Subsea Engineering

Course — MECE 6397: Feedback Control Systems

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Term: 

Usually offered in the Spring Semester.

Description: 

Design and stability analysis in s-plane (root locus), frequency domain (loop shaping) and time domain (state space); state observers; Kalman-Bucy filter; linear quadratic regulator (LQR); servomechanisms; linear quadratic Gaussian (LQG) and loop transfer recovery (LTR); discrete and digital systems and use of z-plane design; nonlinear systems; phase plane; gain scheduling; feedback linearization; Lyapunov theorem; sliding mode and back-stepping control. Students will complete an extended design case.
Students who complete the course should be able to analyze the response of and design control systems for engineered systems. Specifically, students should be able to:

  • Analyze the time dynamic response of electromechanical, and mechatronic systems using systematic techniques.
  • Analyze the behavior of interconnected dynamic systems.
  • Analyze the stability and the transient and steady state response of feedback control systems.
  • Design feedback control systems using frequency domain design techniques.
  • Design feedback control systems using state space techniques.
  • State estimation and observation theories.
  • Design optimal control systems.
  • Design digital control systems.
  • Analyze stability of nonlinear systems.
  • Design robust control system for nonlinear system.

Topics Covered: 

This course contributes to the students' knowledge of engineering topics. Students learn how to model and analyze the responses of a variety of mechanical and electrical dynamic systems and how to design and implement controllers for these systems using frequency and time response domain input-output and state space design techniques.

Theoretical concepts and design techniques are reinforced through the simulation platforms. Students develop modest proficiency in computer-aided tools, specifically Matlab Control System Toolbox and Simulink, both of which are used ubiquitously in the industry. Issues related to the impact of engineering solutions in an economic, environmental, and societal context are also discussed in the course. For practical issues including the use of control systems for performance in many electromechanical and mechatronic systems, economical designs that are easier to build by relaxing manufacturing tolerances and improve system energy consumption efficiency. Some of the topics introduced during the course are:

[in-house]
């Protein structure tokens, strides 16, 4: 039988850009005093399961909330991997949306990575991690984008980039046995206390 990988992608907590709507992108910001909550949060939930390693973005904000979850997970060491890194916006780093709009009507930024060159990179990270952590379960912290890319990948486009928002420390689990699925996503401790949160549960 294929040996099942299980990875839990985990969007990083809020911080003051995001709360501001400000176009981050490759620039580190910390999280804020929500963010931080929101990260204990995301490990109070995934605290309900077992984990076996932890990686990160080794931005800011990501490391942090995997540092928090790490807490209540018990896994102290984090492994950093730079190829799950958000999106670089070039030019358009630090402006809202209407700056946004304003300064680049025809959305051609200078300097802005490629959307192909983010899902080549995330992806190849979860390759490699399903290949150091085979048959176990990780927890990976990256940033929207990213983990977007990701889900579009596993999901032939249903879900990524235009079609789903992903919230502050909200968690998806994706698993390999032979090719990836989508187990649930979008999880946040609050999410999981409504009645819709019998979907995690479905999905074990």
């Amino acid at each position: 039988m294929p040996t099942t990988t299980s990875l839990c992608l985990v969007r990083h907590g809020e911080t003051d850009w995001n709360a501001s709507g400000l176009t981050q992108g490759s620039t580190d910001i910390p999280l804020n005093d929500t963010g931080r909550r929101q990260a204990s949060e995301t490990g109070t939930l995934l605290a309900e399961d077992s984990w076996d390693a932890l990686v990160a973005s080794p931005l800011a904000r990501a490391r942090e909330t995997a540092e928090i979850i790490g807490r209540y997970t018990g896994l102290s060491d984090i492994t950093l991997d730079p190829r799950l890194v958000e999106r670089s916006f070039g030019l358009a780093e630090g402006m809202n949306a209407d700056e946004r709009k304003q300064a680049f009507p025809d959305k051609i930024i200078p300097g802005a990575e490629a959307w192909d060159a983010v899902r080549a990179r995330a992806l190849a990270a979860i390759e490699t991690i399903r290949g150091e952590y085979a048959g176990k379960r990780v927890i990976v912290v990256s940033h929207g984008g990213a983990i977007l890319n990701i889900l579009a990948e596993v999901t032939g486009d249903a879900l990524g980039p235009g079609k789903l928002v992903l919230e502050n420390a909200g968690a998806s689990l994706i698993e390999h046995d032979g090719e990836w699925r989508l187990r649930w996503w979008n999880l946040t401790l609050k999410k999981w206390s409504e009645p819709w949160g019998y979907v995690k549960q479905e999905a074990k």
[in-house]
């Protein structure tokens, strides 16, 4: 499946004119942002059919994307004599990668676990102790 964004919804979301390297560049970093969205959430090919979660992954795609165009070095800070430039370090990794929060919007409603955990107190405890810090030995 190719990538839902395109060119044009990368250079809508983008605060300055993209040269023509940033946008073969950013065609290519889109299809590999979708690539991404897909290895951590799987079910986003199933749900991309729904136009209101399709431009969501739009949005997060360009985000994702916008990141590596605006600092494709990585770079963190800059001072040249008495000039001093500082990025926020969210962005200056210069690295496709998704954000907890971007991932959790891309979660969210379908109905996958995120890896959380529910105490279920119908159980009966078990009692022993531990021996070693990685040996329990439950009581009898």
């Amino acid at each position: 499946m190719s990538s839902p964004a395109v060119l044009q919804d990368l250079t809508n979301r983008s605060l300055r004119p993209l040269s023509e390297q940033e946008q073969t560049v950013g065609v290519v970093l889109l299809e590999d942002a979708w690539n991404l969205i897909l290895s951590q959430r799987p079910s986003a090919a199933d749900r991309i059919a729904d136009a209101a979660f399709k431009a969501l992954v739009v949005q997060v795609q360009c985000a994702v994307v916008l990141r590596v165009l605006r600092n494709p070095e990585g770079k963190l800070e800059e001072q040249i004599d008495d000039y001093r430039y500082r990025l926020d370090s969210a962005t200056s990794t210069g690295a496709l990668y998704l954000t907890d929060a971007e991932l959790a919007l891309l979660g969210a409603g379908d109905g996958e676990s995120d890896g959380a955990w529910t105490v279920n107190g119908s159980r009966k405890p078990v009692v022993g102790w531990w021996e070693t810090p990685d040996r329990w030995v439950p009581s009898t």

• Introduction to control systems and Laplace transform.
  • Mathematical modeling of mechanical and electrical systems and manipulation of block diagrams.
  • Open loop and closed loop transfer function and stability based on Routh-Hurwitz.
  • Root locus analysis and lead lag compensator based on root locus analysis.
  • Frequency response, Bode and Nyquist plots, performance specifications in the frequency domain, phase margin, gain margin and sensitivity analysis.
  • Nyquist stability criterion, performance evaluation in the frequency domain, non-minimum phase systems.
  • Lead and lag compensation and frequency domain design and loop shaping.
  • State-space coordinates transformations, canonical realizations, controllability, observability and state feedback control.
  • State estimation, reduced-order observer and Kalman-Bucy filter.
  • Linear Quadratic Regulator (LQR), servomechanisms.
  • Linear Quadratic Gaussian (LQG) and linear transfer recovery (LTR).
  • Digital control system, Z-transform, design and stability analysis.
  • Nonlinear control system, state portrait, limit cycles, local and global stability.
  • Gain-scheduling and feedback linearization, Lyapunov theory and stability analysis.
  • Sliding mode and back-stepping control systems.

Course Grading: 

The course grade will be based on homework assignments, quizzes, design project and final exam.

Project: 

A final design problem will be assigned by the end of September. This problem will allow applying the topics covered in the course to a realistic design problem. Students must work individually on this problem; only course staff can be consulted with questions.